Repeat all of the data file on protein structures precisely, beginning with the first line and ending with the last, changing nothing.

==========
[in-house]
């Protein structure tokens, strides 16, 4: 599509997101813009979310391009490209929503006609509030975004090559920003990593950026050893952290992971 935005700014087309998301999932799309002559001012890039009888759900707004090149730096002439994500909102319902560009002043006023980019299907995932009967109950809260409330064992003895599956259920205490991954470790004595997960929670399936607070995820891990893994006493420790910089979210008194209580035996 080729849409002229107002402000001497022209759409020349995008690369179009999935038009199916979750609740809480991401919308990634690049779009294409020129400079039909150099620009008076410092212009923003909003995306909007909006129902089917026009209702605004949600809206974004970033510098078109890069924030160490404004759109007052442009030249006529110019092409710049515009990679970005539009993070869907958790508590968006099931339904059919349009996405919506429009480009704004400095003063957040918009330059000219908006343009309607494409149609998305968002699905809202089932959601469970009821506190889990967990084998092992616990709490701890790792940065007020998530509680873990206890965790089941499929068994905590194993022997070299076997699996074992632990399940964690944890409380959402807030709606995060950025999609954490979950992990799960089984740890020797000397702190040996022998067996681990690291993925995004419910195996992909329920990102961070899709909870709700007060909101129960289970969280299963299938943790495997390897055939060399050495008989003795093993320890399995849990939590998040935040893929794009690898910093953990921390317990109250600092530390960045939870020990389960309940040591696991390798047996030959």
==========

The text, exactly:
[in-house]
């Protein structure tokens, strides 16, 4: 599509997101813009979310391009490209929503006609509030975004090559920003990593950026050893952290992971 935005700014087309998301999932799309002559001012890039009888759900707004090149730096002439994500909102319902560009002043006023980019299907995932009967109950809260409330064992003895599956259920205490991954470790004595997960929670399936607070995820891990893994006493420790910089979210008194209580035996 080729849409002229107002402000001497022209759409020349995008690369179009999935038009199916979750609740809480991401919308990634690049779009294409020129400079039909150099620009008076410092212009923003909003995306909007909006129902089917026009209702605004949600809206974004970033510098078109890069924030160490404004759109007052442009030249006529110019092409710049515009990679970005539009993070869907958790508590968006099931339904059919349009996405919506429009480009704004400095003063957040918009330059000219908006343009309607494409149609998305968002699905809202089932959601469970009821506190889990967990084998092992616990709490701890790792940065007020998530509680873990206890965790089941499929068994905590194993022997070299076997699996074992632990399940964690944890409380959402807030709606995060950025999609954490979950992990799960089984740890020797000397702190040996022998067996681990690291993925995004419910195996992909329920990102961070899709909870709700007060909101129960289970969280299963299938943790495997390897055939060399050495008989003795093993320890399995849990939590998040935040893929794009690898910093953990921390317990109250600092530390960045939870020990389960309940040591696991390798047996030959």